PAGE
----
The significance of Ethiopian history for African dignity
By Prof. Mammo Muchie | October 30, 2008
“I am the only African emperor, and the Leader of all Negro peoples, including those still under foreign sway.” Emperor Haile Selassie, 1934, quoted in Baron Roman Prochaszka, Abyssinia the Powder Barrel: A book on the most burning question of the day, 1934, p.8
We came across a book written by Baron Roman Prochaszka with the title: Abyssinia The Powder Barrel, a book on the most burning question of the day, 1934. This book is a must read. We all must read it, Ethiopians and all in the region as well, if possible with annotated translations. We hope the book will be translated and it will reach at the grassroots level. This was a book distributed by the Italian Consul General to various libraries and Governments in the colonial world.
We thank Dr. Tesfatsion Medhanie who sent us this book. Incidentally, he is one of the few thinking and deeply concerned among our Eritrean brothers and sisters about the fate of the Horn of Africa region in general and Eritrean and Ethiopian relations in particular.
We have gone through the book and picked up some very important statements from which all of us can learn and may even help us to strengthen our resolve why in Ethiopia we cannot afford to follow any agenda other than the patriotic agenda, which must replace the ethnic divisive agenda to shape the future of this historically-virtuous and valiant nation with toleration, purpose and commitment.
Here we shall present in THREE parts both some of the statements from the book and a reflection of what we can learn from these statements to help us think deeply to sort ourselves out to help us change our contemporary negative attitude to Ethiopia’s future. The price that was paid to make Ethiopia was incalculable in history. It is not thus a simple matter to just play casually with the current misdirecting politics of ethnicism to destroy one of the few resistance nations in the world that continues to mean so much to recovering still African full humanity and dignity with freedom and unity.
2. Ethiopia’s leading role as a Pan-African enthusiast as told by its enemies!
How many of us are aware that the Ethiopian leaders during the scramble for Africa framed their resistance to colonialism to realise the overriding purpose of uniting Africa to free it from outside domination? How many of us know that they were convinced pan-Africanists from the way they articulated their visions in relation to the colonialism they resisted with all their power and cunning? How many of us know Bob Marley converted Emperor Haile Selassie’s historic speech for Africa in 1963 at the UN as lyrics to his song ‘war’, where both freedom and unity for Africa were firmly proclaimed to the world with conviction, purpose and sublime clarity!
This book is not for the faint-hearted. It is written with a violent normative position arguing mendaciously for the subjugation, humiliation, surrender and capitulation of Ethiopia to the world imperial and colonial system and its self-destruction by fanning inter-community strife and conflict. Moreover it is written from a fascist and white supremacist perspective, arguing forcefully why Ethiopia must be colonised, and why in particular Italian colonialism must be supported to subdue Ethiopia by the whole colonial world.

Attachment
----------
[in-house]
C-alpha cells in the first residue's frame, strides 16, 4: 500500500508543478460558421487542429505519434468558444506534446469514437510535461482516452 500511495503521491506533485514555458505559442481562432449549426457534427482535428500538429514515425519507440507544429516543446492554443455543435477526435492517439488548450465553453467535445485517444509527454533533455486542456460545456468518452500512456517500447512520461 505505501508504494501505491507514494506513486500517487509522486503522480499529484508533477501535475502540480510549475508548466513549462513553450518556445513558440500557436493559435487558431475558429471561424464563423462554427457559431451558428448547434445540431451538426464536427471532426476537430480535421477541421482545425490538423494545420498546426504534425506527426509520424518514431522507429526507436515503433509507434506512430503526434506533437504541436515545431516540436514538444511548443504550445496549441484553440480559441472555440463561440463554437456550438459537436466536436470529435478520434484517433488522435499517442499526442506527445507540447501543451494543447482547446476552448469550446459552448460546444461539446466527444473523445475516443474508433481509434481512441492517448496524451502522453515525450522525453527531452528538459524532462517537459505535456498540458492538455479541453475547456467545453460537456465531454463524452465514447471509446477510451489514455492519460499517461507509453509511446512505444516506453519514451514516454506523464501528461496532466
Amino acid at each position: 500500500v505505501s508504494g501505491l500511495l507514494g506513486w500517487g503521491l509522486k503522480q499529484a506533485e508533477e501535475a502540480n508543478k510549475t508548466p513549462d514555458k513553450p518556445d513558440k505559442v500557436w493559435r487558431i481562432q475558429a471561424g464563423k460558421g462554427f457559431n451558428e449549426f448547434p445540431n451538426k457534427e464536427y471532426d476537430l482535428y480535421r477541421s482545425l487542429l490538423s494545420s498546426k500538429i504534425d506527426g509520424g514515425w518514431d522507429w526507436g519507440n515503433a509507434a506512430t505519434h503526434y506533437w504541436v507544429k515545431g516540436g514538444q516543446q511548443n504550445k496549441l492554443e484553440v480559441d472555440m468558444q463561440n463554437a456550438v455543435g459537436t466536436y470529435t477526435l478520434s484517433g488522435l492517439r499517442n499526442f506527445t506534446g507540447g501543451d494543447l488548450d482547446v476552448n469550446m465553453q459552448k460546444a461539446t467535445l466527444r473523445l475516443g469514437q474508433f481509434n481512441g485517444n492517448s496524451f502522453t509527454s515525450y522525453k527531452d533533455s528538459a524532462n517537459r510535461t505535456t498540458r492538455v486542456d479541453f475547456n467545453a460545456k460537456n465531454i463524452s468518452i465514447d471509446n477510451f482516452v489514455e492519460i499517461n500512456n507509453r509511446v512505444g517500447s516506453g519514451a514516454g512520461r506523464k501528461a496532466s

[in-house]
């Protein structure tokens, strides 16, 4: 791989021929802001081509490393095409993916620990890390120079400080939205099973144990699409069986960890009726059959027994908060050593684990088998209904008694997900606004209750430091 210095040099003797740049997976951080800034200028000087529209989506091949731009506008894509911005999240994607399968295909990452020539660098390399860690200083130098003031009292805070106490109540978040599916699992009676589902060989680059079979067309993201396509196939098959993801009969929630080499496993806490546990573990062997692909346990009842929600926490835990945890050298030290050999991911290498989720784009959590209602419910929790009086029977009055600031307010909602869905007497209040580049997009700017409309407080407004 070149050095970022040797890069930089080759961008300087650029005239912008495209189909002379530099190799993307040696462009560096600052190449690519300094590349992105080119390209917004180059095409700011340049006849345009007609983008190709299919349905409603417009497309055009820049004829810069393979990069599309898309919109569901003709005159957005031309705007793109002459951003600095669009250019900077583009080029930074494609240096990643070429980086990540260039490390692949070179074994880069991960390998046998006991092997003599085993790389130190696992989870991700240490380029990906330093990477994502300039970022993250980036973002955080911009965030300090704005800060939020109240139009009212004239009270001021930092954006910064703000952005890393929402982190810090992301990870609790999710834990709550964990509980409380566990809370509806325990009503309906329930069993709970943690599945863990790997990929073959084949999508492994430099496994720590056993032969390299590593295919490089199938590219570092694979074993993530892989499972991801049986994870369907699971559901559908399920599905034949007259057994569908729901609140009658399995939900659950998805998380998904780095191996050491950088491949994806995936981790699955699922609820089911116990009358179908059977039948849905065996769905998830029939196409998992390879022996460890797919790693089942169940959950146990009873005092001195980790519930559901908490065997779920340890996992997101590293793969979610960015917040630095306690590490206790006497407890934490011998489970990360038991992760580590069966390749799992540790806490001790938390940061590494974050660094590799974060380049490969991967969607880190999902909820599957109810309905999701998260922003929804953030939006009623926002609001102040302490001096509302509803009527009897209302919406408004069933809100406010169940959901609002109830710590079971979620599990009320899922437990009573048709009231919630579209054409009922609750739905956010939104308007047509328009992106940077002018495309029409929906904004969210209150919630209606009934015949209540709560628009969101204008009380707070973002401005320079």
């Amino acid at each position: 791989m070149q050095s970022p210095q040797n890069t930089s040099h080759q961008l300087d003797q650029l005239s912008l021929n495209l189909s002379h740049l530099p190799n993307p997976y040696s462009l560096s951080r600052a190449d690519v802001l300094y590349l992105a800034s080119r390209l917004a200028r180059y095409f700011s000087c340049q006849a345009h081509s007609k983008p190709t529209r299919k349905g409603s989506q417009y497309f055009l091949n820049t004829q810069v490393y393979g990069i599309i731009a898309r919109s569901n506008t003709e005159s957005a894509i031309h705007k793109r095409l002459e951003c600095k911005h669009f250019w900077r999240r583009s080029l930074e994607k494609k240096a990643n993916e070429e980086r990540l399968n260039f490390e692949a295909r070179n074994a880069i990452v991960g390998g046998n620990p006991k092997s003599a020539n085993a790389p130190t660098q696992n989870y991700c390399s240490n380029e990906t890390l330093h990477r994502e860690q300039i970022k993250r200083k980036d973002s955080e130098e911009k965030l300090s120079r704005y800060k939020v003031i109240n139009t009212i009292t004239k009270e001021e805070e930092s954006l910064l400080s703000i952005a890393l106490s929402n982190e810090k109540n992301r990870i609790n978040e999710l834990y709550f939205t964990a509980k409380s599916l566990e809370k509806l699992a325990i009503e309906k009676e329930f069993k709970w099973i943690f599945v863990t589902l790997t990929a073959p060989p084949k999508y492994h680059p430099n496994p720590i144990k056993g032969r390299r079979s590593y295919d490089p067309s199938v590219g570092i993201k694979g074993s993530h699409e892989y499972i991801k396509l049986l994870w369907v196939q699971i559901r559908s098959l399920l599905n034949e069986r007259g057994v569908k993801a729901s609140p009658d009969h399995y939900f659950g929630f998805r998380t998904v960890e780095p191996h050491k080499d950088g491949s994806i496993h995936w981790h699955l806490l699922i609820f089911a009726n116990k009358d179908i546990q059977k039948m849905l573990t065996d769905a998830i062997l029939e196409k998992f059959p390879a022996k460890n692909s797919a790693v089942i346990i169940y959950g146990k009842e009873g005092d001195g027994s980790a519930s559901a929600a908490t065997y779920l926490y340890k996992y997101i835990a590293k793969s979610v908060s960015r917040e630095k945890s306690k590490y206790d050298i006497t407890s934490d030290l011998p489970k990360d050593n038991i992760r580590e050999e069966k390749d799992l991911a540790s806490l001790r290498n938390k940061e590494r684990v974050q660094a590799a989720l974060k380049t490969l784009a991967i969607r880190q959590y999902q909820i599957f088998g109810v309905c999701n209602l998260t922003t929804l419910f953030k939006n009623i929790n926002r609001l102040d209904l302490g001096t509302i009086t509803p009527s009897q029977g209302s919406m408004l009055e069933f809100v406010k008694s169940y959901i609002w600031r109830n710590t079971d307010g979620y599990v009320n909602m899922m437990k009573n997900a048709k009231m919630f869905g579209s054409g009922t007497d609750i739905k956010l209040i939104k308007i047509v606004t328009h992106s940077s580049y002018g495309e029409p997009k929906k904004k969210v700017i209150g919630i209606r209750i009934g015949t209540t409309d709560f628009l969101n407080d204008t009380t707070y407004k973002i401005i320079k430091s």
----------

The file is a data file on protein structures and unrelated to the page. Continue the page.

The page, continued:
The writer admonishes the colonial world to go for the complete ‘eradication’ of Ethiopia, which he described in his own words as “this plague-spot in East Africa” (p.52)
The book is full of hysterical hate propaganda also against what it describes the’Amhara’ reminding us very much the hateful propaganda by the Nazis in Germany against Jews! The writer was Austrian by origin. This book was first written in German and was translated into English. He was anti-Semitic as fiercely as he was anti-Ethiopian!
3. What do we know about the Meaning of Ethiopia’s national resistance to Africa?
It is even more revealing that the world significance and meaning of Ethiopia’s resistance is better known by Ethiopia’s colonial enemies more than, it seems, by any one else. Arguably the significance of Ethiopia’s capacity not to surrender or capitulate to or refuse to be humiliated by the imperial and colonial system is largely recognised, if not appreciated by all who should do so today in Ethiopia.
That it inspired Africans the world over is also recognised by Africans from Herbert Julian (the African-American pilot), Marcus Garvey, and Nkrumah to Mandela, the Rasta’s and indeed many others.
What is little known to date is what Ethiopians themselves understood as the significance and meaning of their country’s largely lonely national resistance in the face of the colonial-imperial onslaught beyond their own shores to Africa and the world.
4. The Book: Abyssinia: the Powder Barrel: A book on the most burning question of the day!”
The above is the title of the book written by a person named Baron Roman Prochaszka (Abyssinia: the powder barrel described as a book on the most burning question of the day.) The author was said to be a lawyer in Addis Ababa until 1934 ‘pleading before the consular tribunals of the European states.” The translators-publishers are the British International News Agency, London from the German original. He was expelled just before the 1935 Italian fascist aggression from Ethiopia for his fascist activities in Ethiopia. His vengeance is to write this book which paradoxically the more he ravishes Ethiopia, the more one can read and is revealed also how great and inspiring the Ethiopian patriotic spirit has been at the time indeed. A spirit of patriotism that can only make every Ethiopian whose mental software is not infected by the ethnic entrepreneurial virus and indeed African proud.
Here is a white supremacist writing a book by arguing for the whole colonial-imperial world to unite and colonise Ethiopia by uniting the colonial powers and also by utilising cynically and maliciously the divide and rule strategy of pitting one group of Ethiopians against one another, whom he describes derogatorily as disparate and different ‘tribes’ exhibiting relations of one oppressor ‘tribe’ over the many disparate oppressed’ tribes.’
In the Foreword, he spreads the poisonous and divisive politics of ethincism/tribalism that continues to this day to distract the country, the people and the nation from focusing to learn to eat, educate and provide health for the people as a whole. The claim is made that ‘the opponents of anti-imperialism should bear in mind that the numerous non- Amharic (sic!!!) native tribes in Ethiopia, and these constitute by far the greater part of the total population of the empire, are themselves the victims of Abyssinian imperialism(sic!!!)” (p1)